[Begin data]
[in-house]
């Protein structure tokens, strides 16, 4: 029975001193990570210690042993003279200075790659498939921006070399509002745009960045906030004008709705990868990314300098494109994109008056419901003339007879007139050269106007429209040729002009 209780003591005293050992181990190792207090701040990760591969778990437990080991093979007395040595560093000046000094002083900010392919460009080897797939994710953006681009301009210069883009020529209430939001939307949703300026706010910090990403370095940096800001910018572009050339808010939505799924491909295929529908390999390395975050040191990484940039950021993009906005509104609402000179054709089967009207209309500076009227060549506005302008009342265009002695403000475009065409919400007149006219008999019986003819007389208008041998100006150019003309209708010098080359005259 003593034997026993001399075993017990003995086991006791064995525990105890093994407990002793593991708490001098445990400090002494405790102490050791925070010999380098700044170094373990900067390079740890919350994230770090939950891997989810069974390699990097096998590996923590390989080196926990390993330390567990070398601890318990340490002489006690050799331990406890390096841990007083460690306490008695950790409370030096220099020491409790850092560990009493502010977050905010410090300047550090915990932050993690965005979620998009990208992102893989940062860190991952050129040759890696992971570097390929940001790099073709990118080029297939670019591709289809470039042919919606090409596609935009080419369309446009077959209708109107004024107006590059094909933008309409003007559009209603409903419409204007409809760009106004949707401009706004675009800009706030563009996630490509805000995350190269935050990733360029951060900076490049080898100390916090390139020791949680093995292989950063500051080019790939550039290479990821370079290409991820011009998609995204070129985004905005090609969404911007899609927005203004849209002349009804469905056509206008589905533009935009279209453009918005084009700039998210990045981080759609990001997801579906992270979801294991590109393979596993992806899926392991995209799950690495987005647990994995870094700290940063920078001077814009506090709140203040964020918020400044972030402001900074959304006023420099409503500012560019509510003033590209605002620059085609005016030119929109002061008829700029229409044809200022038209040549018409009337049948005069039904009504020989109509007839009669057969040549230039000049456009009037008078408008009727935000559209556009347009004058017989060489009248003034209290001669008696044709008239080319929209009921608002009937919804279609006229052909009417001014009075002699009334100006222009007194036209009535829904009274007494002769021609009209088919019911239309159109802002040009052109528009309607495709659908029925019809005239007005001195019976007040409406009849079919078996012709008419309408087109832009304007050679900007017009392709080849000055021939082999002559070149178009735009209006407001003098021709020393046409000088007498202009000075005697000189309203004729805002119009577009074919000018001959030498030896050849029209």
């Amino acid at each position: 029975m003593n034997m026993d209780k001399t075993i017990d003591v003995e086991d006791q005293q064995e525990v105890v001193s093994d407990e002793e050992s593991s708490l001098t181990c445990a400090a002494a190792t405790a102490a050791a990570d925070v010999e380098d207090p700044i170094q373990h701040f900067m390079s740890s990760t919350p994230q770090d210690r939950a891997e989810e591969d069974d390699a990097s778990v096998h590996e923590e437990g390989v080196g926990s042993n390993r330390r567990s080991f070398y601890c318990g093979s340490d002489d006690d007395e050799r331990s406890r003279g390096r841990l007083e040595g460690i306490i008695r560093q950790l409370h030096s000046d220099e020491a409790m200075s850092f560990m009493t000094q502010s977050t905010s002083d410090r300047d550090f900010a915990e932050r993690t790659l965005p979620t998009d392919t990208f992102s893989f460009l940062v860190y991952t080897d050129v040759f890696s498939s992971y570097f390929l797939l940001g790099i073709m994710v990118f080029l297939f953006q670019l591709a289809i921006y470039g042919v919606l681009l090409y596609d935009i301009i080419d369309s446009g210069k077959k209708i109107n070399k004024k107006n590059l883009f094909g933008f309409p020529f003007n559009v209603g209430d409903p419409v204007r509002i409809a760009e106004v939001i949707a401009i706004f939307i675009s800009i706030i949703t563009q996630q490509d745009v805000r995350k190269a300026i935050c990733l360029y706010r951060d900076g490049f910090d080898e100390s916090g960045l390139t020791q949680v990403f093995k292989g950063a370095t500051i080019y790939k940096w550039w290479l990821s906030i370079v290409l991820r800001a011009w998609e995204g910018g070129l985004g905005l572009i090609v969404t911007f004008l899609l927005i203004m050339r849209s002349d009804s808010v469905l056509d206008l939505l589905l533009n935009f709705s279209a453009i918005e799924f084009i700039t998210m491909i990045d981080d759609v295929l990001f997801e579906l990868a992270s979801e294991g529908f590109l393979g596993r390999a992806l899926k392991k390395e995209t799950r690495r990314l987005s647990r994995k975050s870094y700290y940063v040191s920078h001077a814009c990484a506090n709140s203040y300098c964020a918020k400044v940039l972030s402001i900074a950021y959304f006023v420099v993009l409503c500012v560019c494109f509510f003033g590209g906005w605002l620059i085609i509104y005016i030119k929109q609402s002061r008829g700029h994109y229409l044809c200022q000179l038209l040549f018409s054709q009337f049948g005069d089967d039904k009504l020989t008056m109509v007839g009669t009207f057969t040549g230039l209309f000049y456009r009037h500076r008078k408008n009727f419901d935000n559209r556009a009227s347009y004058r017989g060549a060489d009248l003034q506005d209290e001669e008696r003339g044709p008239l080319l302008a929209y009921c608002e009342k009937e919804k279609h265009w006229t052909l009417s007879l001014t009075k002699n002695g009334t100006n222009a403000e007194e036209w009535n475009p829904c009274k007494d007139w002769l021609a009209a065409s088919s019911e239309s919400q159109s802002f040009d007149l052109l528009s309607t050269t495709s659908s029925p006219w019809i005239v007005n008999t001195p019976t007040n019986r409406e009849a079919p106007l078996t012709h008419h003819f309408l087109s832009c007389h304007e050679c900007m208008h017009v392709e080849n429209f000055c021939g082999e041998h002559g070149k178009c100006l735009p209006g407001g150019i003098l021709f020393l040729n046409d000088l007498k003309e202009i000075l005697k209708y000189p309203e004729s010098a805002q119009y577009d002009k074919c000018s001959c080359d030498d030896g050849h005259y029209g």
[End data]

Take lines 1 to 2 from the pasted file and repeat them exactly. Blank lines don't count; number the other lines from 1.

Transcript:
[in-house]
């Protein structure tokens, strides 16, 4: 029975001193990570210690042993003279200075790659498939921006070399509002745009960045906030004008709705990868990314300098494109994109008056419901003339007879007139050269106007429209040729002009 209780003591005293050992181990190792207090701040990760591969778990437990080991093979007395040595560093000046000094002083900010392919460009080897797939994710953006681009301009210069883009020529209430939001939307949703300026706010910090990403370095940096800001910018572009050339808010939505799924491909295929529908390999390395975050040191990484940039950021993009906005509104609402000179054709089967009207209309500076009227060549506005302008009342265009002695403000475009065409919400007149006219008999019986003819007389208008041998100006150019003309209708010098080359005259 003593034997026993001399075993017990003995086991006791064995525990105890093994407990002793593991708490001098445990400090002494405790102490050791925070010999380098700044170094373990900067390079740890919350994230770090939950891997989810069974390699990097096998590996923590390989080196926990390993330390567990070398601890318990340490002489006690050799331990406890390096841990007083460690306490008695950790409370030096220099020491409790850092560990009493502010977050905010410090300047550090915990932050993690965005979620998009990208992102893989940062860190991952050129040759890696992971570097390929940001790099073709990118080029297939670019591709289809470039042919919606090409596609935009080419369309446009077959209708109107004024107006590059094909933008309409003007559009209603409903419409204007409809760009106004949707401009706004675009800009706030563009996630490509805000995350190269935050990733360029951060900076490049080898100390916090390139020791949680093995292989950063500051080019790939550039290479990821370079290409991820011009998609995204070129985004905005090609969404911007899609927005203004849209002349009804469905056509206008589905533009935009279209453009918005084009700039998210990045981080759609990001997801579906992270979801294991590109393979596993992806899926392991995209799950690495987005647990994995870094700290940063920078001077814009506090709140203040964020918020400044972030402001900074959304006023420099409503500012560019509510003033590209605002620059085609005016030119929109002061008829700029229409044809200022038209040549018409009337049948005069039904009504020989109509007839009669057969040549230039000049456009009037008078408008009727935000559209556009347009004058017989060489009248003034209290001669008696044709008239080319929209009921608002009937919804279609006229052909009417001014009075002699009334100006222009007194036209009535829904009274007494002769021609009209088919019911239309159109802002040009052109528009309607495709659908029925019809005239007005001195019976007040409406009849079919078996012709008419309408087109832009304007050679900007017009392709080849000055021939082999002559070149178009735009209006407001003098021709020393046409000088007498202009000075005697000189309203004729805002119009577009074919000018001959030498030896050849029209």